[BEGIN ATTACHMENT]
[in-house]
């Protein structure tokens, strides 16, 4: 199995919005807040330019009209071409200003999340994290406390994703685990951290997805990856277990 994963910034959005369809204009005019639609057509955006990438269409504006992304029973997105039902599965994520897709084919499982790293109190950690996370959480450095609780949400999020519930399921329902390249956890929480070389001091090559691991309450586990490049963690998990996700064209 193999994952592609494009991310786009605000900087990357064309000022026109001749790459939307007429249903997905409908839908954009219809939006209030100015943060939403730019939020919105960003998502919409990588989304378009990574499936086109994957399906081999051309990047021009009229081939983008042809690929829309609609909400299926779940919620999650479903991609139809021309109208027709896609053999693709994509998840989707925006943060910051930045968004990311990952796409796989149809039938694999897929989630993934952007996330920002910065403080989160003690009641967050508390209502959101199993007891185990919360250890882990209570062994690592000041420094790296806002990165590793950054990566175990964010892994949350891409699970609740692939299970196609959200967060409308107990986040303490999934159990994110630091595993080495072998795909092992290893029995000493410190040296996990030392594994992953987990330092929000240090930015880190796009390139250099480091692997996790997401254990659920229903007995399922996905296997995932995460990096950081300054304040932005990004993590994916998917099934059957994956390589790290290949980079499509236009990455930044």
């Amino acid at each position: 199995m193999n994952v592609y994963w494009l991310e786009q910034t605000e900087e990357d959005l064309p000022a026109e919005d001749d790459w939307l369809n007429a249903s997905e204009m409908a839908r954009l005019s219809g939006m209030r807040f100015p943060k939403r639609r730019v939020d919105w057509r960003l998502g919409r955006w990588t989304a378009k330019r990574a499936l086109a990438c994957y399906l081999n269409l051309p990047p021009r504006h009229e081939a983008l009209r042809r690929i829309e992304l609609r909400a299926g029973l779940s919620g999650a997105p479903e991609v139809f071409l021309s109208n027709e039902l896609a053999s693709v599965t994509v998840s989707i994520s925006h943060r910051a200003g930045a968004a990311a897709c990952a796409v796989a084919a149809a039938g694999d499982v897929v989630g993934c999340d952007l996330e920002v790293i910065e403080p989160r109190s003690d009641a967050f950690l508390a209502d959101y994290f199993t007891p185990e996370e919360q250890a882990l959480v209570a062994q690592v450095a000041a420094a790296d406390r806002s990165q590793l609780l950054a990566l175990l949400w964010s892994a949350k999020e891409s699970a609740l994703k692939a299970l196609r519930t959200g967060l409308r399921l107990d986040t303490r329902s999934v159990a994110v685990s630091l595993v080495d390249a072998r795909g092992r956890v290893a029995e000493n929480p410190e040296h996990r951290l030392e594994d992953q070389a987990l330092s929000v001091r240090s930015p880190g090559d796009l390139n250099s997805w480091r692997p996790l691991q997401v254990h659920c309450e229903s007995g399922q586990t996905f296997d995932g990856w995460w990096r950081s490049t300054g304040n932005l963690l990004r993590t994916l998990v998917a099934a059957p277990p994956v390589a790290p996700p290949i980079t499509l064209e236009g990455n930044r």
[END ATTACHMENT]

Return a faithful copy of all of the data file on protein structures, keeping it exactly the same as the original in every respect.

[in-house]
């Protein structure tokens, strides 16, 4: 199995919005807040330019009209071409200003999340994290406390994703685990951290997805990856277990 994963910034959005369809204009005019639609057509955006990438269409504006992304029973997105039902599965994520897709084919499982790293109190950690996370959480450095609780949400999020519930399921329902390249956890929480070389001091090559691991309450586990490049963690998990996700064209 193999994952592609494009991310786009605000900087990357064309000022026109001749790459939307007429249903997905409908839908954009219809939006209030100015943060939403730019939020919105960003998502919409990588989304378009990574499936086109994957399906081999051309990047021009009229081939983008042809690929829309609609909400299926779940919620999650479903991609139809021309109208027709896609053999693709994509998840989707925006943060910051930045968004990311990952796409796989149809039938694999897929989630993934952007996330920002910065403080989160003690009641967050508390209502959101199993007891185990919360250890882990209570062994690592000041420094790296806002990165590793950054990566175990964010892994949350891409699970609740692939299970196609959200967060409308107990986040303490999934159990994110630091595993080495072998795909092992290893029995000493410190040296996990030392594994992953987990330092929000240090930015880190796009390139250099480091692997996790997401254990659920229903007995399922996905296997995932995460990096950081300054304040932005990004993590994916998917099934059957994956390589790290290949980079499509236009990455930044």
């Amino acid at each position: 199995m193999n994952v592609y994963w494009l991310e786009q910034t605000e900087e990357d959005l064309p000022a026109e919005d001749d790459w939307l369809n007429a249903s997905e204009m409908a839908r954009l005019s219809g939006m209030r807040f100015p943060k939403r639609r730019v939020d919105w057509r960003l998502g919409r955006w990588t989304a378009k330019r990574a499936l086109a990438c994957y399906l081999n269409l051309p990047p021009r504006h009229e081939a983008l009209r042809r690929i829309e992304l609609r909400a299926g029973l779940s919620g999650a997105p479903e991609v139809f071409l021309s109208n027709e039902l896609a053999s693709v599965t994509v998840s989707i994520s925006h943060r910051a200003g930045a968004a990311a897709c990952a796409v796989a084919a149809a039938g694999d499982v897929v989630g993934c999340d952007l996330e920002v790293i910065e403080p989160r109190s003690d009641a967050f950690l508390a209502d959101y994290f199993t007891p185990e996370e919360q250890a882990l959480v209570a062994q690592v450095a000041a420094a790296d406390r806002s990165q590793l609780l950054a990566l175990l949400w964010s892994a949350k999020e891409s699970a609740l994703k692939a299970l196609r519930t959200g967060l409308r399921l107990d986040t303490r329902s999934v159990a994110v685990s630091l595993v080495d390249a072998r795909g092992r956890v290893a029995e000493n929480p410190e040296h996990r951290l030392e594994d992953q070389a987990l330092s929000v001091r240090s930015p880190g090559d796009l390139n250099s997805w480091r692997p996790l691991q997401v254990h659920c309450e229903s007995g399922q586990t996905f296997d995932g990856w995460w990096r950081s490049t300054g304040n932005l963690l990004r993590t994916l998990v998917a099934a059957p277990p994956v390589a790290p996700p290949i980079t499509l064209e236009g990455n930044r």